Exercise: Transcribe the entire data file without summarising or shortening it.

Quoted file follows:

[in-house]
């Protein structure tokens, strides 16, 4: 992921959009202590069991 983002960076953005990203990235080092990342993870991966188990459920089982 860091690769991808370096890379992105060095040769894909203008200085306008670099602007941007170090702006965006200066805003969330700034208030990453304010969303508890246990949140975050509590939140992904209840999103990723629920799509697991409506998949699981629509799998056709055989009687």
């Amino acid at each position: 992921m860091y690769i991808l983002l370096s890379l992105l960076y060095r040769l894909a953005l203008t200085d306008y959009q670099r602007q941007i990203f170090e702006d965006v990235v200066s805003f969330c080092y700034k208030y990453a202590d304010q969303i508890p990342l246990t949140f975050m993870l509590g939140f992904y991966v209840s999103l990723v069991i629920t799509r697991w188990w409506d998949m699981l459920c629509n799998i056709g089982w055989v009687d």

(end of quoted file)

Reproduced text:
[in-house]
């Protein structure tokens, strides 16, 4: 992921959009202590069991 983002960076953005990203990235080092990342993870991966188990459920089982 860091690769991808370096890379992105060095040769894909203008200085306008670099602007941007170090702006965006200066805003969330700034208030990453304010969303508890246990949140975050509590939140992904209840999103990723629920799509697991409506998949699981629509799998056709055989009687």
């Amino acid at each position: 992921m860091y690769i991808l983002l370096s890379l992105l960076y060095r040769l894909a953005l203008t200085d306008y959009q670099r602007q941007i990203f170090e702006d965006v990235v200066s805003f969330c080092y700034k208030y990453a202590d304010q969303i508890p990342l246990t949140f975050m993870l509590g939140f992904y991966v209840s999103l990723v069991i629920t799509r697991w188990w409506d998949m699981l459920c629509n799998i056709g089982w055989v009687d």